Another great platform worth mentioning is Trello, which is an online tool for collaboration between an unlimited number of coworkers. It is great for brainstorming sessions, offering you features like boards, lists, and cards, where you can also post pictures and links.

 

 

When it comes to time management, it seems like not many people have learned how to organize their hours, and this might be a side effect of studying in formal schools (just saying). But worry not, cos internet has provided us with various free tools we can use to organize our time. Starting with an app as simple as pomodoro technique based - Tomato Timer or Focus Booster or alternative apps in the store with an option to customize your pomodoros.

When speaking about time management, we cannot leave out Rescue Time, a software that keeps track on how much time in a day you are spending using different applications and websites. It will give you a whole new perspective on how you should reorganize your day and increase your productivity. Along with Rescue Time, we also recommend Toggl, another free time tracker. Toggle will help you arrange how much time you are spending on each project, and also add your hourly wages, so at the end of the day, you know how much you worked, and how much you made.

If you are looking for something new and experimental, you can also try Hubstaff for 14 days free trial. This software is partnered with Zoho invoice software, which is a very easy system to write invoices if you are a freelancer. It is also good to mention Harvest here, which is primarily a time tracker, but also has made it easy for you to synchronize and send invoices for your per hour payment by using this app. A winner when it comes to creative app names is certainly Pancake, another all-inclusive tool, whose invoices are using most standard payment gateways, such as PayPal. Pancake doesn't charge you on a monthly base, they only have you paying a one-time fee when you begin to use it, for an unlimited access to its features.

 

 

When it comes to invoicing software, we can recommend Freshbooks, which enables you to create invoices very quickly, and you can try it for free for 30 days, so see for yourselves. Another app worth mentioning is Xero, which is also synced to PayPal, enabling your on-time payments.

Similar to Pancake, we shouldn't forget to add Bonsai to this list. They also give you all kinds of management solutions, with the ability to accept payments from clients. They also have a free trial period available. Yet another cool alternative to this software is ClientSpot, where you can manage different clients and insert your deadlines.

On the side from PayPal, another extra safe way to process your payments would be Google Wallet, which also charges a very small fee, and it can be connected to all your Google accounts, which is quite handy.

These are some cool and practical software to help designers and other freelancers get well organized and be as practical as possible. There are many alternatives which are better suitable for a variety of personality types.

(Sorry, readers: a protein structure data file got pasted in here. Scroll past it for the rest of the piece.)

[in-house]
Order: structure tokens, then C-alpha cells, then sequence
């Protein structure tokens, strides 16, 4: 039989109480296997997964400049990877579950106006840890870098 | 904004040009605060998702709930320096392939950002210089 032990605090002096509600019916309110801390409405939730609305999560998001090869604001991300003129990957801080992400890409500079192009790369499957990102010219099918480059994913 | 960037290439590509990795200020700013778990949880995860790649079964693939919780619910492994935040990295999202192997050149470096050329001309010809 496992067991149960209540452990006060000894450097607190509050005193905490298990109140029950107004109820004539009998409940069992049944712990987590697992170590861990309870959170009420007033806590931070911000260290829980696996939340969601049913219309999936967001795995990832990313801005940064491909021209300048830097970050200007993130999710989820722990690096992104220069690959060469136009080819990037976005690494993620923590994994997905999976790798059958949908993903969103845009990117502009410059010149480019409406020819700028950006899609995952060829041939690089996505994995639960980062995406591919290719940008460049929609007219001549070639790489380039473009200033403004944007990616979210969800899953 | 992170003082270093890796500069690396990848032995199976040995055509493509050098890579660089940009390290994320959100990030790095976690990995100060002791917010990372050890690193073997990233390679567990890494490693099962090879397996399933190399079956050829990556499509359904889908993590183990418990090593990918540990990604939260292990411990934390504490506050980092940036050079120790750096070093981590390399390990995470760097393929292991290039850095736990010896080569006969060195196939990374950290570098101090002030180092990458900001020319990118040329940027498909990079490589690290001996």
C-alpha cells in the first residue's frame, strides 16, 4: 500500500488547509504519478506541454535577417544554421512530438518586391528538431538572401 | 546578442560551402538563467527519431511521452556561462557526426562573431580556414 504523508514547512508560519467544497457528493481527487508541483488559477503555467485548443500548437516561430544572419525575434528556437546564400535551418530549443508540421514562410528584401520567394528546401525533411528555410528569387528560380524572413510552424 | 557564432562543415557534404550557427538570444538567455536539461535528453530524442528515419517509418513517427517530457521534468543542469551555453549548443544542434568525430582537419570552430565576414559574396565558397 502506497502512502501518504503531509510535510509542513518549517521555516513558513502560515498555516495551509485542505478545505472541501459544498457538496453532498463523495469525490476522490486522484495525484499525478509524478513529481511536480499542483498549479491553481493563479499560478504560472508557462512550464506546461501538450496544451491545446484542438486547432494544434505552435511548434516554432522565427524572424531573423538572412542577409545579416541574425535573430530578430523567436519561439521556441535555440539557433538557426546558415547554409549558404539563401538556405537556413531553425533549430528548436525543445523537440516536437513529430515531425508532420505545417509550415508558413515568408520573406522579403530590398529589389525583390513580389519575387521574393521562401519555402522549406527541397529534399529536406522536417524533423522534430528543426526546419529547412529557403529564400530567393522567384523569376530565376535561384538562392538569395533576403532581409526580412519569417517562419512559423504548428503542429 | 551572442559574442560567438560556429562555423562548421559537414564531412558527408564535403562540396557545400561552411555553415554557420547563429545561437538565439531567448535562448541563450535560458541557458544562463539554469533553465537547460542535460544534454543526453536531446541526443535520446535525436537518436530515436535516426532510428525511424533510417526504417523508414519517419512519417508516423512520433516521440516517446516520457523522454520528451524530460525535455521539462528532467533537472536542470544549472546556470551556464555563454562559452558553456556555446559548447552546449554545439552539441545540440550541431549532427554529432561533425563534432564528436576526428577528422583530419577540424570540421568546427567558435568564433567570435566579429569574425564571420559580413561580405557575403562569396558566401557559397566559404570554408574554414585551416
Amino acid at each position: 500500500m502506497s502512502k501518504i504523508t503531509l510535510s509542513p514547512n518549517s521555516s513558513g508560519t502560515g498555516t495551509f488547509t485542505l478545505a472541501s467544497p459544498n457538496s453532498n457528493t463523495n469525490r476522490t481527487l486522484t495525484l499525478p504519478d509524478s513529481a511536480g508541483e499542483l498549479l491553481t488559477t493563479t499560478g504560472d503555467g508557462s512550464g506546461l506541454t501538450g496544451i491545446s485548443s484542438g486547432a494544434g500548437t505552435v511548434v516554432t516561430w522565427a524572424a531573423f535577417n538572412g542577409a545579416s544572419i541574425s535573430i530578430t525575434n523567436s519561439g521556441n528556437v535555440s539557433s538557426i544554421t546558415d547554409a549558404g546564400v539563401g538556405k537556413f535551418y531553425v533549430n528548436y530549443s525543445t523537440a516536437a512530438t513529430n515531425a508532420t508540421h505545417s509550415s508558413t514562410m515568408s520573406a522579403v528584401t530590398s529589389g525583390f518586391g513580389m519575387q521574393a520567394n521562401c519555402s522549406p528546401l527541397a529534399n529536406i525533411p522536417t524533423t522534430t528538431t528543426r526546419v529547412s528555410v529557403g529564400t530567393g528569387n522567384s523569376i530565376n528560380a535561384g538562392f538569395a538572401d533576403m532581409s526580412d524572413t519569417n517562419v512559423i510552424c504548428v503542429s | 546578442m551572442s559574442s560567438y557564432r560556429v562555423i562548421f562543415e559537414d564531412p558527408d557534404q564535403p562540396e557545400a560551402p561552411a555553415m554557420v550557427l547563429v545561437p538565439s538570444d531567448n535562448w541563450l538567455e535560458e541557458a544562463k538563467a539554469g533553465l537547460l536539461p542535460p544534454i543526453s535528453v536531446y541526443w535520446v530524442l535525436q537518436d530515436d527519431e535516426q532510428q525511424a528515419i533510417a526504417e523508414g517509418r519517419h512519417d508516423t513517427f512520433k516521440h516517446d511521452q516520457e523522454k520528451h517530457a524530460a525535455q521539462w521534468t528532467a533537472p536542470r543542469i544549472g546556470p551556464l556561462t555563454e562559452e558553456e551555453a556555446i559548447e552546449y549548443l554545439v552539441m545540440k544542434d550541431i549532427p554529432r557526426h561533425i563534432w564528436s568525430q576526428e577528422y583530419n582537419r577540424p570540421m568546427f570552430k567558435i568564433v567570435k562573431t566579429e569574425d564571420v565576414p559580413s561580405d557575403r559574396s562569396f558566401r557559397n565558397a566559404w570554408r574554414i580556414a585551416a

Which ones are your favorites? Are you using any of the programs we mentioned? Let us know in the comment section below.

 

About the author

Nina Petrov is an activist, poet, performer and mathematician. She communicates with the world mostly through words, movement and equations, but sometimes also by speaking very loudly. The only truth she could say about herself is that she keeps changing every day, never stops learning and interacting with her surroundings.

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Top designer programs


Every graphic designer has his/her own preference when it comes to a set of programs to express creativity. Whether your criteria is how easy it is to use, how flexible is the user interface for you, or how many preferences it has, we usually make our pick and get used to one program forever and ever.

 

 

For years, Adobe seems to be designers first choice all over the world. Users like Adobe Photoshop as it's easy to use, basic features are making the whole experience smooth and most of the tools are quite effective. Photoshop is a beginner's first choice, it is simple for use to for RAW format images and rendering is also pretty easy.

Designers also love Adobe Illustrator. It is a great tool for branding, mostly used for logos, typography etc, but it could also find application in video illustrations. It is compatible with both Mac and Windows, but a very expensive tool to get.

 

 

Besides Photoshop and Illustrator, Adobe InDesign is common in designer's practice. It is used for magazine and book covers, flyers and brochures, for digital as much as printed versions. It takes some time to get in the game with this program, as for most of Adobe software, so we don't recommend it for when you need your publication ready for tomorrow and you've never used InDesign before.

 

 

One of the most used alternatives to Photoshop would be GIMP. One of the many cool advantages is that it's compatible with different operating systems, on top of being simple to use and that interface is very adaptive to modern users. An alternative for Illustrator is Inkscape, which is a free tool for dealing with vectors, and also available on Windows, Linux, and Mac.